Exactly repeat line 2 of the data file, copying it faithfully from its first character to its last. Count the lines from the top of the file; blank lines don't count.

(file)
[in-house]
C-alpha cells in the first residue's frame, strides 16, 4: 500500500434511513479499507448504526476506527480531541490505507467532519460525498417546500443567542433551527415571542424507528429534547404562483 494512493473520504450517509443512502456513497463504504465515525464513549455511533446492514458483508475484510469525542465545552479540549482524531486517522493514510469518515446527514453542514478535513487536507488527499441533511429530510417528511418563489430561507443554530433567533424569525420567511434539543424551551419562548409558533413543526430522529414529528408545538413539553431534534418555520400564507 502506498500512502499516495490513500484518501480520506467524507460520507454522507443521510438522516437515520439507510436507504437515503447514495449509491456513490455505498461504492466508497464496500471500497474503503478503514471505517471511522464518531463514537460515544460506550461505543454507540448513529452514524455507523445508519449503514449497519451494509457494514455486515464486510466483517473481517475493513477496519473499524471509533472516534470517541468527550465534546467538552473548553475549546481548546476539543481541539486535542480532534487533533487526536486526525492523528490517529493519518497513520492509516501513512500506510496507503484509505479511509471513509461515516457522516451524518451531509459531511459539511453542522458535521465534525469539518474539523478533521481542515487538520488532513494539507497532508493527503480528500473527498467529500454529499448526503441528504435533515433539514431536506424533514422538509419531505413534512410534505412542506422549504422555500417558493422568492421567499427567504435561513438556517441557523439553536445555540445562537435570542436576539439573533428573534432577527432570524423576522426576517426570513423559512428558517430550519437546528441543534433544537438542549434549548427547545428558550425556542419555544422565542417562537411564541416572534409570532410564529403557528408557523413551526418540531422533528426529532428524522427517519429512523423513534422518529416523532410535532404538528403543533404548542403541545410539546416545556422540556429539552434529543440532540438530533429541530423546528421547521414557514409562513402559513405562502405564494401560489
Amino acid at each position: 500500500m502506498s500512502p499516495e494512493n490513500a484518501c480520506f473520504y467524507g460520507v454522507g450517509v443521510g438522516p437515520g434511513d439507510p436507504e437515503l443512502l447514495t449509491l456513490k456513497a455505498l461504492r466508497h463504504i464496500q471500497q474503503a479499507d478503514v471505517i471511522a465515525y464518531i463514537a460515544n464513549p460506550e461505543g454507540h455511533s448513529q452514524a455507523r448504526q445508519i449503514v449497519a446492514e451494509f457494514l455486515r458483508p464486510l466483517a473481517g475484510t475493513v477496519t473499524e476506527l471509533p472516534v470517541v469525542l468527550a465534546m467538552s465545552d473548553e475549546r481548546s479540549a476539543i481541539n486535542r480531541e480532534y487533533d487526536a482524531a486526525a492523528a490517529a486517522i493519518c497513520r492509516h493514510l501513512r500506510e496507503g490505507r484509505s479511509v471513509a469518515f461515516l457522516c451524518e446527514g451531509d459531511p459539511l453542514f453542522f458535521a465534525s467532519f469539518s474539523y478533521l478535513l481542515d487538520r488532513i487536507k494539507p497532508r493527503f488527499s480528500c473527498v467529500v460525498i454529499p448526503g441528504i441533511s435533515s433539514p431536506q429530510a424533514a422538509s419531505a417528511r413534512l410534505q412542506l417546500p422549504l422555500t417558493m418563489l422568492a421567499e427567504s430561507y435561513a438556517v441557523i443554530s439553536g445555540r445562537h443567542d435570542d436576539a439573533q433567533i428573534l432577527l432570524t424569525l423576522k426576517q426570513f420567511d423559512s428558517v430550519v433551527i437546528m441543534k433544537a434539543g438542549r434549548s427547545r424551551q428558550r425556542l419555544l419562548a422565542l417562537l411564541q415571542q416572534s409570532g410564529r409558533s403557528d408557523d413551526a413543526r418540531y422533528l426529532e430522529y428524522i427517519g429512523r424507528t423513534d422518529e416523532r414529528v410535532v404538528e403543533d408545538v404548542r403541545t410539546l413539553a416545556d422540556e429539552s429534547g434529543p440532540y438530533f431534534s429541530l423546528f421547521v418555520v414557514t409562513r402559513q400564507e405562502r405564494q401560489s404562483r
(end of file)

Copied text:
C-alpha cells in the first residue's frame, strides 16, 4: 500500500434511513479499507448504526476506527480531541490505507467532519460525498417546500443567542433551527415571542424507528429534547404562483 494512493473520504450517509443512502456513497463504504465515525464513549455511533446492514458483508475484510469525542465545552479540549482524531486517522493514510469518515446527514453542514478535513487536507488527499441533511429530510417528511418563489430561507443554530433567533424569525420567511434539543424551551419562548409558533413543526430522529414529528408545538413539553431534534418555520400564507 502506498500512502499516495490513500484518501480520506467524507460520507454522507443521510438522516437515520439507510436507504437515503447514495449509491456513490455505498461504492466508497464496500471500497474503503478503514471505517471511522464518531463514537460515544460506550461505543454507540448513529452514524455507523445508519449503514449497519451494509457494514455486515464486510466483517473481517475493513477496519473499524471509533472516534470517541468527550465534546467538552473548553475549546481548546476539543481541539486535542480532534487533533487526536486526525492523528490517529493519518497513520492509516501513512500506510496507503484509505479511509471513509461515516457522516451524518451531509459531511459539511453542522458535521465534525469539518474539523478533521481542515487538520488532513494539507497532508493527503480528500473527498467529500454529499448526503441528504435533515433539514431536506424533514422538509419531505413534512410534505412542506422549504422555500417558493422568492421567499427567504435561513438556517441557523439553536445555540445562537435570542436576539439573533428573534432577527432570524423576522426576517426570513423559512428558517430550519437546528441543534433544537438542549434549548427547545428558550425556542419555544422565542417562537411564541416572534409570532410564529403557528408557523413551526418540531422533528426529532428524522427517519429512523423513534422518529416523532410535532404538528403543533404548542403541545410539546416545556422540556429539552434529543440532540438530533429541530423546528421547521414557514409562513402559513405562502405564494401560489